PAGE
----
- The Washington Times - Thursday, May 7, 2015

Senators voted overwhelmingly Thursday to force President Obama to submit to Congress any nuclear deal he reaches with Iran, giving lawmakers a final say before the administration cancels economic sanctions on the Islamic nation.

The 98-1 vote was a rebuke to Mr. Obama, who would prefer to have a free hand to negotiate with Iran, but will now likely have to make sure whatever terms he strikes can gain approval of enough members of Congress to stick.

The House must still vote to approve the bill, but passage there is all but certain later this month, with Republican leaders who control that chamber strongly supportive of the effort to insist Mr. Obama come to Congress before lifting any of the sanctions that have pressured Iran into negotiating in the first place.

“This bill ensures we have that opportunity,” said Sen. Bob Corker, the Tennessee Republican who wrote the legislation and worked with key Democrats, including Sens. Robert Menendez of New Jersey, Tim Kaine of Virginia and Benjamin Cardin of Maryland, to earn the overwhelming bipartisan vote.

Under the terms of the bill, Mr. Obama must submit to Congress any deal he reaches with Iran, and lawmakers then have a limited time to disapprove of it. If they don’t, he can lift the sanctions unilaterally. Even if they do pass a disapproval, Mr. Obama could veto it, and it would take a two-thirds vote of each chamber to override him and cancel the deal.

On Thursday, 151 House Democrats sent a letter saying they back Mr. Obama’s negotiations strategy — more than enough to sustain the president, should it come to that.


SEE ALSO: Hillary Clinton tops with Iowa Democrats: poll


Mr. Obama and other major world powers reached the outlines of a deal with Iran last month that would pump the brakes on that nation’s nuclear fuel enrichment activities, which inspectors say are designed to produce materials to make atomic bombs. Under the outline, whose details are still disputed between the sides, the U.S. and other nations would lift sanctions, and Iran would reduce its uranium stockpiles and enrichment capabilities so it would be at least a year away from a nuclear weapon.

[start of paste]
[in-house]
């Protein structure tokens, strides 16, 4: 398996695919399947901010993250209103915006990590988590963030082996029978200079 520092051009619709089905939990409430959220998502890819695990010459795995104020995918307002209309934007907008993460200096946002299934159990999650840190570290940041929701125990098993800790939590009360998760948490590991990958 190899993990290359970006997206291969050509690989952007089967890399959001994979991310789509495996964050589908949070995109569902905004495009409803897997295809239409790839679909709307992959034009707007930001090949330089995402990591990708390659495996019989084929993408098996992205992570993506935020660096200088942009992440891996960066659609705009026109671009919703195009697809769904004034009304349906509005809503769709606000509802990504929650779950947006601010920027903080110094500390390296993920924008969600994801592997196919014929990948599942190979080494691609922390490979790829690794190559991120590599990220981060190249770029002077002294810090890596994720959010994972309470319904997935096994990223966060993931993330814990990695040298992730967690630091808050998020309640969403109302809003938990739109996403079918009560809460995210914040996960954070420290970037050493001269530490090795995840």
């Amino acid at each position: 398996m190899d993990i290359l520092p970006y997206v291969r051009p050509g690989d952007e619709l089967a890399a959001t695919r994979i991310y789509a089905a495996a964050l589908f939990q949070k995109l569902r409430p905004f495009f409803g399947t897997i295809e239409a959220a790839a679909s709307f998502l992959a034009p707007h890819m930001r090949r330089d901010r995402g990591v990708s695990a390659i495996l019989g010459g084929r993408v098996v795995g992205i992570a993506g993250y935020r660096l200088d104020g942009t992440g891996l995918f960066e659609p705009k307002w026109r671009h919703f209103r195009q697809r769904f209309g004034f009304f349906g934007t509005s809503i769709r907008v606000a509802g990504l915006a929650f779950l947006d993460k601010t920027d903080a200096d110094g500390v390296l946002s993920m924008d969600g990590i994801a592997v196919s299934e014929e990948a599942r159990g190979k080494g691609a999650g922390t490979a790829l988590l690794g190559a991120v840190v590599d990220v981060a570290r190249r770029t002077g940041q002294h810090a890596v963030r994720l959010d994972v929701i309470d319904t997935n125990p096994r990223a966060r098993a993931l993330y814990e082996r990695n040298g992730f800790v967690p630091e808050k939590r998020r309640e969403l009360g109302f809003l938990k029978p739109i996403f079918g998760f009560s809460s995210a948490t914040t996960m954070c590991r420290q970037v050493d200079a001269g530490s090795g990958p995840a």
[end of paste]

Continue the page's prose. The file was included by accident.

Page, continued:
All sides are now working to finalize that deal by the end of June.

Mr. Obama had hoped to be able to lift sanctions on his own by using a waiver Congress wrote into the sanctions law, which grants the president the power to suspend sanctions if he deems it in the country’s national security interest.

But Mr. Corker said they never expected the president would use the suspension power as a permanent waiver, and so they had to rush to write new rules. Under the terms of the bill that cleared the Senate on Thursday, Mr. Obama would have to submit any final agreement to Capitol Hill and then give Congress a chance to have a say before the sanctions are lifted.

The White House had pondered threatening a veto, Mr. Corker said, but relented when it saw Democrats working with Republicans to insist on a say for Congress.

The president did win some major concessions, including forcing Republicans to drop a number of amendments that would have insisted sanctions be kept in place until Mr. Obama certified Iran wasn’t engaged in terrorism against the U.S., and proved the country had released three Americans it is holding in prison.

“You would think if you were negotiating something as significant as preventing Iran from building a nuclear weapon, the very least you could do is release these prisoners,” said Sen. Roy Blunt, a Missouri Republican who’d hoped to offer an amendment requiring their release.

Mr. Obama also wanted to avoid a debate over pro-Israel amendments, such as requiring Iran to declare it accepts Israel’s right to exist as a Jewish state. GOP and Democratic leaders agreed to block out all amendments, saying it was more important to preserve the carefully crafted compromise.

Sen. Tom Cotton, a freshman Arkansas Republican, was the lone senator to vote against the bill. He said Congress was giving up its powers by putting the burden on Congress to stop a deal, rather than on the White House to sell it in the first place.

“A nuclear-arms agreement with any adversary — especially the terror-sponsoring, Islamist Iranian regime — should be submitted as a treaty and obtain a two-thirds majority vote in the Senate as required by the Constitution,” Mr. Cotton said.

LOAD COMMENTS ()

 

Click to Read More

Click to Hide